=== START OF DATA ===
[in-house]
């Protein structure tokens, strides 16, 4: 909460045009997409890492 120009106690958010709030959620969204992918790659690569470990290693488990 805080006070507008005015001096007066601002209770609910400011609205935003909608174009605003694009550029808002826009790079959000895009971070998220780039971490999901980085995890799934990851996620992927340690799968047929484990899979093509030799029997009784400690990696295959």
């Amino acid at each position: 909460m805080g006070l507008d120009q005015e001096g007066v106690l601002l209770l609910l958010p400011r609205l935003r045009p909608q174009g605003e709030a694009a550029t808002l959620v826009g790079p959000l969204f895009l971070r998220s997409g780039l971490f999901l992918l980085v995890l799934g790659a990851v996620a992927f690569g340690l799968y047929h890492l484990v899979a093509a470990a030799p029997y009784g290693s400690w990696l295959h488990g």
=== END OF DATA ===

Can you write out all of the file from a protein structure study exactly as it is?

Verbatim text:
[in-house]
């Protein structure tokens, strides 16, 4: 909460045009997409890492 120009106690958010709030959620969204992918790659690569470990290693488990 805080006070507008005015001096007066601002209770609910400011609205935003909608174009605003694009550029808002826009790079959000895009971070998220780039971490999901980085995890799934990851996620992927340690799968047929484990899979093509030799029997009784400690990696295959």
């Amino acid at each position: 909460m805080g006070l507008d120009q005015e001096g007066v106690l601002l209770l609910l958010p400011r609205l935003r045009p909608q174009g605003e709030a694009a550029t808002l959620v826009g790079p959000l969204f895009l971070r998220s997409g780039l971490f999901l992918l980085v995890l799934g790659a990851v996620a992927f690569g340690l799968y047929h890492l484990v899979a093509a470990a030799p029997y009784g290693s400690w990696l295959h488990g």